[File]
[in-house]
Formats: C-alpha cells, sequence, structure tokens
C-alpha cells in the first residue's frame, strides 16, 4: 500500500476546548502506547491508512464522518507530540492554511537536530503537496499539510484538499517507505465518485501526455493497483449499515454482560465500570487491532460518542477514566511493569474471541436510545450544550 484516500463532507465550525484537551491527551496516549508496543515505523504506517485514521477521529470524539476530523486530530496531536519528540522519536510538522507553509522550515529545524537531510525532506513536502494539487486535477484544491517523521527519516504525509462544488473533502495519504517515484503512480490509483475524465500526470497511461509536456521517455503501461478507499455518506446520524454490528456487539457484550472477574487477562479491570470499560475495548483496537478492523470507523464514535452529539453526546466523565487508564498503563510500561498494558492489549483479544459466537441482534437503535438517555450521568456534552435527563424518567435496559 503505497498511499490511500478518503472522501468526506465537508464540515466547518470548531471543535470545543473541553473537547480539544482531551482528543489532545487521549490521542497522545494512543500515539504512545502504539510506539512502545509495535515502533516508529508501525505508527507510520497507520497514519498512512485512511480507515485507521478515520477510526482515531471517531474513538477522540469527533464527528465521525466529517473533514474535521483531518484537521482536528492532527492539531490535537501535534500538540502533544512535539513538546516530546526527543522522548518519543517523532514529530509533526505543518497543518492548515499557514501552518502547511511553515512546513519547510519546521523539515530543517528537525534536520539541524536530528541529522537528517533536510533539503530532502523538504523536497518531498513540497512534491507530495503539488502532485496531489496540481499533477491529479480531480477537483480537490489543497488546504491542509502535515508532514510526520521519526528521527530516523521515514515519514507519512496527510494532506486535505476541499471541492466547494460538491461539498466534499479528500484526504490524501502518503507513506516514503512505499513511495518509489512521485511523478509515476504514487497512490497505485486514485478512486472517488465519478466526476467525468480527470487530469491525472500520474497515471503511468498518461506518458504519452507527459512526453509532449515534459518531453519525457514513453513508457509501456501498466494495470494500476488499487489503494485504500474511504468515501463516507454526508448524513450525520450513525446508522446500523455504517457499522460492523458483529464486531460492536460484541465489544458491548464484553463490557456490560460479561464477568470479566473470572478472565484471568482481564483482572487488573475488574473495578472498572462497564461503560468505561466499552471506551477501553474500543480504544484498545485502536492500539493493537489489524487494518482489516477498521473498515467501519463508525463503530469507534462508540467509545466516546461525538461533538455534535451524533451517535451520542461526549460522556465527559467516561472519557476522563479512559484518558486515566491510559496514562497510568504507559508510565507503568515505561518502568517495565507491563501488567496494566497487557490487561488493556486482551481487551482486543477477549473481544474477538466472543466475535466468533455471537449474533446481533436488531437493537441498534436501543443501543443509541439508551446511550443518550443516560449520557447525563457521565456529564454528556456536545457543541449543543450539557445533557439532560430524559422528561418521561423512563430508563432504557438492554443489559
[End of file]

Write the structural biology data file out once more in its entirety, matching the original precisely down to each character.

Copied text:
[in-house]
Formats: C-alpha cells, sequence, structure tokens
C-alpha cells in the first residue's frame, strides 16, 4: 500500500476546548502506547491508512464522518507530540492554511537536530503537496499539510484538499517507505465518485501526455493497483449499515454482560465500570487491532460518542477514566511493569474471541436510545450544550 484516500463532507465550525484537551491527551496516549508496543515505523504506517485514521477521529470524539476530523486530530496531536519528540522519536510538522507553509522550515529545524537531510525532506513536502494539487486535477484544491517523521527519516504525509462544488473533502495519504517515484503512480490509483475524465500526470497511461509536456521517455503501461478507499455518506446520524454490528456487539457484550472477574487477562479491570470499560475495548483496537478492523470507523464514535452529539453526546466523565487508564498503563510500561498494558492489549483479544459466537441482534437503535438517555450521568456534552435527563424518567435496559 503505497498511499490511500478518503472522501468526506465537508464540515466547518470548531471543535470545543473541553473537547480539544482531551482528543489532545487521549490521542497522545494512543500515539504512545502504539510506539512502545509495535515502533516508529508501525505508527507510520497507520497514519498512512485512511480507515485507521478515520477510526482515531471517531474513538477522540469527533464527528465521525466529517473533514474535521483531518484537521482536528492532527492539531490535537501535534500538540502533544512535539513538546516530546526527543522522548518519543517523532514529530509533526505543518497543518492548515499557514501552518502547511511553515512546513519547510519546521523539515530543517528537525534536520539541524536530528541529522537528517533536510533539503530532502523538504523536497518531498513540497512534491507530495503539488502532485496531489496540481499533477491529479480531480477537483480537490489543497488546504491542509502535515508532514510526520521519526528521527530516523521515514515519514507519512496527510494532506486535505476541499471541492466547494460538491461539498466534499479528500484526504490524501502518503507513506516514503512505499513511495518509489512521485511523478509515476504514487497512490497505485486514485478512486472517488465519478466526476467525468480527470487530469491525472500520474497515471503511468498518461506518458504519452507527459512526453509532449515534459518531453519525457514513453513508457509501456501498466494495470494500476488499487489503494485504500474511504468515501463516507454526508448524513450525520450513525446508522446500523455504517457499522460492523458483529464486531460492536460484541465489544458491548464484553463490557456490560460479561464477568470479566473470572478472565484471568482481564483482572487488573475488574473495578472498572462497564461503560468505561466499552471506551477501553474500543480504544484498545485502536492500539493493537489489524487494518482489516477498521473498515467501519463508525463503530469507534462508540467509545466516546461525538461533538455534535451524533451517535451520542461526549460522556465527559467516561472519557476522563479512559484518558486515566491510559496514562497510568504507559508510565507503568515505561518502568517495565507491563501488567496494566497487557490487561488493556486482551481487551482486543477477549473481544474477538466472543466475535466468533455471537449474533446481533436488531437493537441498534436501543443501543443509541439508551446511550443518550443516560449520557447525563457521565456529564454528556456536545457543541449543543450539557445533557439532560430524559422528561418521561423512563430508563432504557438492554443489559